268 pp., 6.125 x 9.25, 9 illus., 2 tables, notes, bibl., index
Paperback ISBN: 978-0-8078-5565-2
Published: November 2004
eBook ISBN: 978-0-8078-7591-9
Published: October 2005
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From President Grant's attempt to acquire the Dominican Republic in 1870 to the annexations of Hawaii and the Philippines in 1898, Love demonstrates that the imperialists' relationship with the racist ideologies of the era was antagonistic, not harmonious. In a period marked by Jim Crow, lynching, Chinese exclusion, and immigration restriction, Love argues, no pragmatic politician wanted to place nonwhites at the center of an already controversial project by invoking the concept of the "white man's burden." Furthermore, convictions that defined "whiteness" raised great obstacles to imperialist ambitions, particularly when expansionists entered the tropical zone. In lands thought to be too hot for "white blood," white Americans could never be the main beneficiaries of empire.
What emerges from Love's analysis is a critical reinterpretation of the complex interactions between politics, race, labor, immigration, and foreign relations at the dawn of the American century.
About the Author
Eric T. L. Love is associate professor of history at the University of Colorado at Boulder.
For more information about Eric T. L. Love, visit the Author Page.
"Love has forcefully captured the rough and tumble world of Washington politics. . . . Convincingly demonstrates that imperialists consciously remained silent on race when pitching annexation."--Journal of the Gilded Age and Progressive Era
"A brief, clearly argued, thesis-driven study. . . . [A] competent work."--American Historical Review
"Well-written and accessible. . . . Written in an engaging, fluid prose, and punctured by useful, often lucid insights, [Love's account] is certainly a worthwhile read."--Itinerario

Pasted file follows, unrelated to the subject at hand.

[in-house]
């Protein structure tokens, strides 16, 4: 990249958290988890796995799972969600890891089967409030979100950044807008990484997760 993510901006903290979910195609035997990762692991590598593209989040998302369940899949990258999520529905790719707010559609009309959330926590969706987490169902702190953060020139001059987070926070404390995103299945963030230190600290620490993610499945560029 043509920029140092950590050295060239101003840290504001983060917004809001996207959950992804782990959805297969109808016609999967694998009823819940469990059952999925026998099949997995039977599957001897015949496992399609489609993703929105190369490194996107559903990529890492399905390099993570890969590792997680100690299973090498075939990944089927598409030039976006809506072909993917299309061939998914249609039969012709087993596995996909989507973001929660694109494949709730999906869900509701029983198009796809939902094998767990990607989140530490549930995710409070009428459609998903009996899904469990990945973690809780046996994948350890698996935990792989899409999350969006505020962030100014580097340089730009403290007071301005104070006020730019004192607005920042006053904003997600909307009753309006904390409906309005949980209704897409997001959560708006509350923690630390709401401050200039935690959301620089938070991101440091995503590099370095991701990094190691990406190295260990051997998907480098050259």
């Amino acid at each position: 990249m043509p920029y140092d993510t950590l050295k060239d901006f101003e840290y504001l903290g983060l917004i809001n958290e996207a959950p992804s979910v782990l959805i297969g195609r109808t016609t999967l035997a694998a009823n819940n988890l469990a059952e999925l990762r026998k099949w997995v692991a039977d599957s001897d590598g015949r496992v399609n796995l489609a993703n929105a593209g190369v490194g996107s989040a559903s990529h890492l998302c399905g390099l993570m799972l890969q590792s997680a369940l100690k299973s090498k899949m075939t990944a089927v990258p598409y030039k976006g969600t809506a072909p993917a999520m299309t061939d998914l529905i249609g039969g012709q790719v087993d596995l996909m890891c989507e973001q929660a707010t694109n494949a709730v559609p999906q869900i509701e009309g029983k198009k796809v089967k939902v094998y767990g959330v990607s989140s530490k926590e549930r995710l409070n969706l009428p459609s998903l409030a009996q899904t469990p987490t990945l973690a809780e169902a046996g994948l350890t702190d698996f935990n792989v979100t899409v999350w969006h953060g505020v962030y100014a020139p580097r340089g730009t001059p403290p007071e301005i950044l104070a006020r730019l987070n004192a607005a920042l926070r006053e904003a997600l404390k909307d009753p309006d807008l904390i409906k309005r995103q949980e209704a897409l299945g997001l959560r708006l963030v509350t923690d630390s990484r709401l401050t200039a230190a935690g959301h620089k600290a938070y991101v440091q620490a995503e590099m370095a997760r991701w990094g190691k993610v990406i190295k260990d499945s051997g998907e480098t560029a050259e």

"Both interesting and well documented. . . . Presents alternative ways of looking at racism and imperialism. When one thinks of imperialism, one tends to believe that racism actually abetted it. Love takes the contrary view, but at the same time, he emphasizes that many imperialists were racists and does an excellent job of proving it."--The Historian
"With originality, imagination, and superb research, Eric Love gives us one of the most important contributions in years to our understanding of American expansion into the Caribbean, Hawaii, and the Philippines. He rightly radically corrects the central role played by race, and finally puts Darwinism in its proper place, in a narrative that allows us to understand more clearly and accurately the crucial origins of modern U.S. foreign policy."--Walter LaFeber, Andrew and James Tisch University Professor, Cornell University
"This is a provocative, well-written, and solidly researched reassessment of the role of race and racism in the development of late nineteenth-century U.S. imperialism. Love's nuanced treatment of why, how, and with what consequences various white racial ideologies impeded and constrained the imperial urge is the most fully realized and most cogent treatment of this argument that I have read."--Waldo E. Martin Jr., University of California, Berkeley